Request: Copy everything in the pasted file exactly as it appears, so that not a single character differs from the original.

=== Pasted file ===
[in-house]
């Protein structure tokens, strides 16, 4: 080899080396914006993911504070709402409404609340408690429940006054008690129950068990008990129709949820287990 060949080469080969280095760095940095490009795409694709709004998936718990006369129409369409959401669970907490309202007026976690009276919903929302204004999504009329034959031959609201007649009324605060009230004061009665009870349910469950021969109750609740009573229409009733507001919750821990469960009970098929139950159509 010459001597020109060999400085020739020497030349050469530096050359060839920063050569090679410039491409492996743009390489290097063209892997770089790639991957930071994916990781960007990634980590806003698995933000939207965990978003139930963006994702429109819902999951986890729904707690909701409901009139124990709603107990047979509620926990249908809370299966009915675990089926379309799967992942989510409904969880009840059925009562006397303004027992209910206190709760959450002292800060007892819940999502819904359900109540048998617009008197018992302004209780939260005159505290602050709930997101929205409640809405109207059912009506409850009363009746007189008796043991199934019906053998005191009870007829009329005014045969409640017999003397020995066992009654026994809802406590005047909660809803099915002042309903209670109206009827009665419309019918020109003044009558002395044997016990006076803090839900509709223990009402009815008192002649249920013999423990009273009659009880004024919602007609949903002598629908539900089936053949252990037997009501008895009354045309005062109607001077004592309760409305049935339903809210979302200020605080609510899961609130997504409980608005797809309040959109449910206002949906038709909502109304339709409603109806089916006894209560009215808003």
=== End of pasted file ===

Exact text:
[in-house]
């Protein structure tokens, strides 16, 4: 080899080396914006993911504070709402409404609340408690429940006054008690129950068990008990129709949820287990 060949080469080969280095760095940095490009795409694709709004998936718990006369129409369409959401669970907490309202007026976690009276919903929302204004999504009329034959031959609201007649009324605060009230004061009665009870349910469950021969109750609740009573229409009733507001919750821990469960009970098929139950159509 010459001597020109060999400085020739020497030349050469530096050359060839920063050569090679410039491409492996743009390489290097063209892997770089790639991957930071994916990781960007990634980590806003698995933000939207965990978003139930963006994702429109819902999951986890729904707690909701409901009139124990709603107990047979509620926990249908809370299966009915675990089926379309799967992942989510409904969880009840059925009562006397303004027992209910206190709760959450002292800060007892819940999502819904359900109540048998617009008197018992302004209780939260005159505290602050709930997101929205409640809405109207059912009506409850009363009746007189008796043991199934019906053998005191009870007829009329005014045969409640017999003397020995066992009654026994809802406590005047909660809803099915002042309903209670109206009827009665419309019918020109003044009558002395044997016990006076803090839900509709223990009402009815008192002649249920013999423990009273009659009880004024919602007609949903002598629908539900089936053949252990037997009501008895009354045309005062109607001077004592309760409305049935339903809210979302200020605080609510899961609130997504409980608005797809309040959109449910206002949906038709909502109304339709409603109806089916006894209560009215808003």